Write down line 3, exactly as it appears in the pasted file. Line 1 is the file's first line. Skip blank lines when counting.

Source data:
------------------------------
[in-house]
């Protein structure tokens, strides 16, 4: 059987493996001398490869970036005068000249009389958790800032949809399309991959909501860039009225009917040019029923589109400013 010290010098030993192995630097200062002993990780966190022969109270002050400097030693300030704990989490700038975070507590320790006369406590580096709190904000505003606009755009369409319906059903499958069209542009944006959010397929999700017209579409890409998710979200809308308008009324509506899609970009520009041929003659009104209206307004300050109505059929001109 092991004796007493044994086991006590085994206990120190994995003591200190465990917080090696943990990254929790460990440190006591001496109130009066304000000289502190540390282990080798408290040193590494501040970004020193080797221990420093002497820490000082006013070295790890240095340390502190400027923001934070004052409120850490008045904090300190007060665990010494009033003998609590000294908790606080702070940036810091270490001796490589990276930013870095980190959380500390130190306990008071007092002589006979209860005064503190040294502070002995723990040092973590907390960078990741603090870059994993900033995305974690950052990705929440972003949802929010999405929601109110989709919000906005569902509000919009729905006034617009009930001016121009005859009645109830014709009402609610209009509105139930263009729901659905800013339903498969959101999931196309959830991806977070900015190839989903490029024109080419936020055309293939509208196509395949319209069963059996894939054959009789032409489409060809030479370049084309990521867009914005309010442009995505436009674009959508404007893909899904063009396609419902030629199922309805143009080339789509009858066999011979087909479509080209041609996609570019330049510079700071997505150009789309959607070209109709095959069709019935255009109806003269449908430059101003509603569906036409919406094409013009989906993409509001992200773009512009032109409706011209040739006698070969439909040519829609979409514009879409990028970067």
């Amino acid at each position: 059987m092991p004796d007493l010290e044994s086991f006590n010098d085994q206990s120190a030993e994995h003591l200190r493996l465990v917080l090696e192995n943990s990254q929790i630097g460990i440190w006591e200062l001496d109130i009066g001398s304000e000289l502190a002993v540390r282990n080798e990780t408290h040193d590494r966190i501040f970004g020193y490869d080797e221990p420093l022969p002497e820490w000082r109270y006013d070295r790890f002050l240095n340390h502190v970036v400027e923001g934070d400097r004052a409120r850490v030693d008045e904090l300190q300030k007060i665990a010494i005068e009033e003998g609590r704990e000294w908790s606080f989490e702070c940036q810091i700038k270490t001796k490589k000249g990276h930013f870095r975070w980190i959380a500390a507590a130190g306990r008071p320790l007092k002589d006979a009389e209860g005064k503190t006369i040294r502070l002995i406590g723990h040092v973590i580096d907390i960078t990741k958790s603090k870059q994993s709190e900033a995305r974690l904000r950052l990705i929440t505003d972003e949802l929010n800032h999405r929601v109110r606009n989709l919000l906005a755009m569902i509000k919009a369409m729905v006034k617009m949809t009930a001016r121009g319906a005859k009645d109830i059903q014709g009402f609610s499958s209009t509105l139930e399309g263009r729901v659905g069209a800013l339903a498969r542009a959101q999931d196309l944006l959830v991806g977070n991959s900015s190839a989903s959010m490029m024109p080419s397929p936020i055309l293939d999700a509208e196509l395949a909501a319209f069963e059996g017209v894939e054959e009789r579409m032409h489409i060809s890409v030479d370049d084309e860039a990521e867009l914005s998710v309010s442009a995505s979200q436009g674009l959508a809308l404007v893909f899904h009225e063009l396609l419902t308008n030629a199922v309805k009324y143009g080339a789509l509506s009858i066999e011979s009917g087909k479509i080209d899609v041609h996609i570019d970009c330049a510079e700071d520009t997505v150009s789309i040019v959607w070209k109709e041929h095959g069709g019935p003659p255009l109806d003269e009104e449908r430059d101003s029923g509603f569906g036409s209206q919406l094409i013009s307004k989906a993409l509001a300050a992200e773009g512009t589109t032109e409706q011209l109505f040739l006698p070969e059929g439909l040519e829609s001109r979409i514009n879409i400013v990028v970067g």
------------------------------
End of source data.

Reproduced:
């Amino acid at each position: 059987m092991p004796d007493l010290e044994s086991f006590n010098d085994q206990s120190a030993e994995h003591l200190r493996l465990v917080l090696e192995n943990s990254q929790i630097g460990i440190w006591e200062l001496d109130i009066g001398s304000e000289l502190a002993v540390r282990n080798e990780t408290h040193d590494r966190i501040f970004g020193y490869d080797e221990p420093l022969p002497e820490w000082r109270y006013d070295r790890f002050l240095n340390h502190v970036v400027e923001g934070d400097r004052a409120r850490v030693d008045e904090l300190q300030k007060i665990a010494i005068e009033e003998g609590r704990e000294w908790s606080f989490e702070c940036q810091i700038k270490t001796k490589k000249g990276h930013f870095r975070w980190i959380a500390a507590a130190g306990r008071p320790l007092k002589d006979a009389e209860g005064k503190t006369i040294r502070l002995i406590g723990h040092v973590i580096d907390i960078t990741k958790s603090k870059q994993s709190e900033a995305r974690l904000r950052l990705i929440t505003d972003e949802l929010n800032h999405r929601v109110r606009n989709l919000l906005a755009m569902i509000k919009a369409m729905v006034k617009m949809t009930a001016r121009g319906a005859k009645d109830i059903q014709g009402f609610s499958s209009t509105l139930e399309g263009r729901v659905g069209a800013l339903a498969r542009a959101q999931d196309l944006l959830v991806g977070n991959s900015s190839a989903s959010m490029m024109p080419s397929p936020i055309l293939d999700a509208e196509l395949a909501a319209f069963e059996g017209v894939e054959e009789r579409m032409h489409i060809s890409v030479d370049d084309e860039a990521e867009l914005s998710v309010s442009a995505s979200q436009g674009l959508a809308l404007v893909f899904h009225e063009l396609l419902t308008n030629a199922v309805k009324y143009g080339a789509l509506s009858i066999e011979s009917g087909k479509i080209d899609v041609h996609i570019d970009c330049a510079e700071d520009t997505v150009s789309i040019v959607w070209k109709e041929h095959g069709g019935p003659p255009l109806d003269e009104e449908r430059d101003s029923g509603f569906g036409s209206q919406l094409i013009s307004k989906a993409l509001a300050a992200e773009g512009t589109t032109e409706q011209l109505f040739l006698p070969e059929g439909l040519e829609s001109r979409i514009n879409i400013v990028v970067g």